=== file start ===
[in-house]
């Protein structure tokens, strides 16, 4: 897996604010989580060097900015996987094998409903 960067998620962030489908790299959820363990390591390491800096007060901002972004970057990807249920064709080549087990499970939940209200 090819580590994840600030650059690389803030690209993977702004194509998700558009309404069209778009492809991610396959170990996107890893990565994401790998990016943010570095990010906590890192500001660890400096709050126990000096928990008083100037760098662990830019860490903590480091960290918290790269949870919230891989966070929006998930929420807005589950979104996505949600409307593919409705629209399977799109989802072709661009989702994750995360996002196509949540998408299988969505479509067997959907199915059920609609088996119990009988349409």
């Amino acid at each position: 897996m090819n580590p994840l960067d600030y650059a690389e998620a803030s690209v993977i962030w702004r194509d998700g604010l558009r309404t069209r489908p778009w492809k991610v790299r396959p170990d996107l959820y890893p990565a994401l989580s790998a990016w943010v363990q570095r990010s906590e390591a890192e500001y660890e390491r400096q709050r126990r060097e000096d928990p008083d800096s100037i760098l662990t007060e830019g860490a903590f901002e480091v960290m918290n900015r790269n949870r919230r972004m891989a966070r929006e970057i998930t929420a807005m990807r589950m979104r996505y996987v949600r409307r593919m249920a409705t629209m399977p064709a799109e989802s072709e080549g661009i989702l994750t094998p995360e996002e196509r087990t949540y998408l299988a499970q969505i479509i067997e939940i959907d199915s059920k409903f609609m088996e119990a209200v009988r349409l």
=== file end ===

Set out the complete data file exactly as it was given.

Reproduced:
[in-house]
């Protein structure tokens, strides 16, 4: 897996604010989580060097900015996987094998409903 960067998620962030489908790299959820363990390591390491800096007060901002972004970057990807249920064709080549087990499970939940209200 090819580590994840600030650059690389803030690209993977702004194509998700558009309404069209778009492809991610396959170990996107890893990565994401790998990016943010570095990010906590890192500001660890400096709050126990000096928990008083100037760098662990830019860490903590480091960290918290790269949870919230891989966070929006998930929420807005589950979104996505949600409307593919409705629209399977799109989802072709661009989702994750995360996002196509949540998408299988969505479509067997959907199915059920609609088996119990009988349409």
């Amino acid at each position: 897996m090819n580590p994840l960067d600030y650059a690389e998620a803030s690209v993977i962030w702004r194509d998700g604010l558009r309404t069209r489908p778009w492809k991610v790299r396959p170990d996107l959820y890893p990565a994401l989580s790998a990016w943010v363990q570095r990010s906590e390591a890192e500001y660890e390491r400096q709050r126990r060097e000096d928990p008083d800096s100037i760098l662990t007060e830019g860490a903590f901002e480091v960290m918290n900015r790269n949870r919230r972004m891989a966070r929006e970057i998930t929420a807005m990807r589950m979104r996505y996987v949600r409307r593919m249920a409705t629209m399977p064709a799109e989802s072709e080549g661009i989702l994750t094998p995360e996002e196509r087990t949540y998408l299988a499970q969505i479509i067997e939940i959907d199915s059920k409903f609609m088996e119990a209200v009988r349409l």